Outsourcing Latin American Justice: Balancing People and their Power
December 04, 2015
In trying to reduce the number of escapes and escapades resulting from arresting drug lords like Escobar (notable case in point was the recent escape of El Chapo), Latin America was faced with corruption from within, allowing the criminals to essentially run their prisons into escape-grounds. To combat this, many have signed “extradition treaties” in which they essentially outsource the due process for high-profile cases to the United States or, in the case of Guatemala, the United Nations. There is a critical comparison to draw between these two forms of outsourcing justice. In the case of Guatemala, long-term provisions for the sustainability of domestic justice are being instituted, but they are lacking in direction. Similarly, the extradition treaties of other nations, most notably the Mexico-United States Treaty, exhibit the same long-term myopia, leading to internal instability further down the road that requires immediate redress.
CICIG: Power to the People
Guatemala first welcomed the presence of Comisión Internacional Contra la Impunidad en Guatemala, or the International Commission Against Impunity in Guatemala (CICIG), in 2007. Since then, the country has been able to lock away a corrupt president and legislate against government branches, including tax agencies and banks. In the beginning, Guatemala had an impunity rate of 95%, meaning only 5 out of every 100 criminals were actually punished for their actions. Over 2 years, the homicide impunity rate (often considered the first indicator of improving times) was reduced by 27% in Guatemala City, the locus of most government corruption. All this occurs despite a strongly heralded World Bank warning that drug enforcement efforts are not likely to work in Latin America. The success of 200 complex cases is not rooted solely in the multinational coalitions of experts from Italian mafia-prosecutors to Colombian money laundering maestros, but also in the policy suggestions made to the government. Taking out a President is a task that would often cause more instability than it is worth, but CICIG has managed to recommend concrete steps to the government throughout its presence to ensure that it will no longer be needed in the future. The Open Society Justice Initiative states that it is currently an “indispensible partner,” but that is not its goal in the long term. Yet, the group has been present in Guatemala for 8 years despite having a 2-year mandate. It is true that the group has accomplished much that the local government could not, and that a premature retraction of CICG would undo all the progress which has been made. Nevertheless, the question remains: if there is a dependency complex forming, should this be encouraged?
CICIG’s Mandate Today
Though the mandate of CICIG has the long-term goal of making “recommendations,” these recommendations can often mean little to none to a government constantly being dismantled or one that threatens to dismantle the CICIG itself. If anything, CICIG may be prolonging the cycle of corruption in Guatemala by simply disempowering corrupt leaders long enough to give people hope. A common measure of hope is government bonds; within the first two years of CICIG, there was a strong and indubitable rise in the interest rate on bonds (generally indicative of increases in confidence in the government), followed by a rapid collapse in 2008 due to the financial crisis. The most shocking element is that these bonds never really rose again, but kept falling, as people lost faith in their own government entirely rather than gaining hope as reforms and step-downs took place. If anything, rather than empowering people to take control of their governments, CICIG’s efforts may just be showing the entrenched cronyism in the government of Guatemala. The question still remains: how do we make CICIG sustainable?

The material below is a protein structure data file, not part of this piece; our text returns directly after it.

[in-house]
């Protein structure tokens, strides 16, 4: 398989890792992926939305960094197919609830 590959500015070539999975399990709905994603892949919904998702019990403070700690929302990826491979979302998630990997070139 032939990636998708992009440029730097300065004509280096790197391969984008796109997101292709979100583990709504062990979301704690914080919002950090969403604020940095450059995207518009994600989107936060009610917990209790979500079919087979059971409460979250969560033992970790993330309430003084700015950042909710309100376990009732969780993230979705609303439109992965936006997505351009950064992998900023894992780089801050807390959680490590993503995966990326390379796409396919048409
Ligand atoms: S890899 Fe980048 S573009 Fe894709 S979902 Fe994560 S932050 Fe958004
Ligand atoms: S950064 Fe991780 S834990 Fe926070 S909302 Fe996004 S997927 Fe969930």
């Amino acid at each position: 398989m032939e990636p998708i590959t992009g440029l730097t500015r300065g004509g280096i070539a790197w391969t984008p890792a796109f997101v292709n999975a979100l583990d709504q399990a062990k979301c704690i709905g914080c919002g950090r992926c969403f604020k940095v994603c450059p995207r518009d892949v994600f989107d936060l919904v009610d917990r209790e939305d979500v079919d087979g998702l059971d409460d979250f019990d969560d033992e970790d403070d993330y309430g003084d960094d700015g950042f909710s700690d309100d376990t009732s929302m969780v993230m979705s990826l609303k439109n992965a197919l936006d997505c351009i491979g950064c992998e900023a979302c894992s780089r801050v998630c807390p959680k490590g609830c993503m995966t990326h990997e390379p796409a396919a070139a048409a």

In the recent presidential election, the Guatemalan people finally voted for a candidate, comedian Jimmy Morales, who was not associated with traditional politics or strongly associated with corruption. President Jimmy Morales should be a sign that there is no longer a negative populist pressure for corrupt government officials (Figure 1). CICIG’s mandate should now be revisited to encompass this new popular support. Guatemalan citizens, despite this change in political pressure, still collectively pay an annual $61 million in extortion fees.
Fighting Corruption in the Long Term
The fall of the “political class” in Guatemala is not a fall in corruption as a whole, and this is what CICIG should start focusing on. Teaching Morales’s new government to enact anti-extortion and anti-bribery legislation, as well as to crack down on the pay-for-forgiveness style justice in the nation, is the next logical step for CICIG. It has exonerated the government from the clutch of the previous president and his nefarious tax and customs schemes; surely there is more to be done, but CICIG has already generated the domestic momentum, which implies it is time to hand that back to the Guatemalan people (with guidance, of course). Otherwise, CICIG may end up in Guatemala another 8 years, weeding out the individual corrupt politicians that the people can vote out on their own. Guatemalans in 2012 acquitted their first Presidential corruption-charged defendant just so he could be prosecuted abroad; this is not justice by the people, but the lack thereof. Corruption is a delicate balance: On one hand, safety nets leaving too early can cause it to come back and erode any progress. Alternatively, leaving too late could make corruption the easiest method to fill the gap. These ideas may not be entirely new, but they are undervalued in comparison to the CICIG mission. Teaching alternatives to the government after CICIG’s display of effective power is the strongest way to bridge the corruption gap. Thus, our first two reforms arise: CICIG should educate and empower the voices that are strongest against corruption using media promotion and campaigning.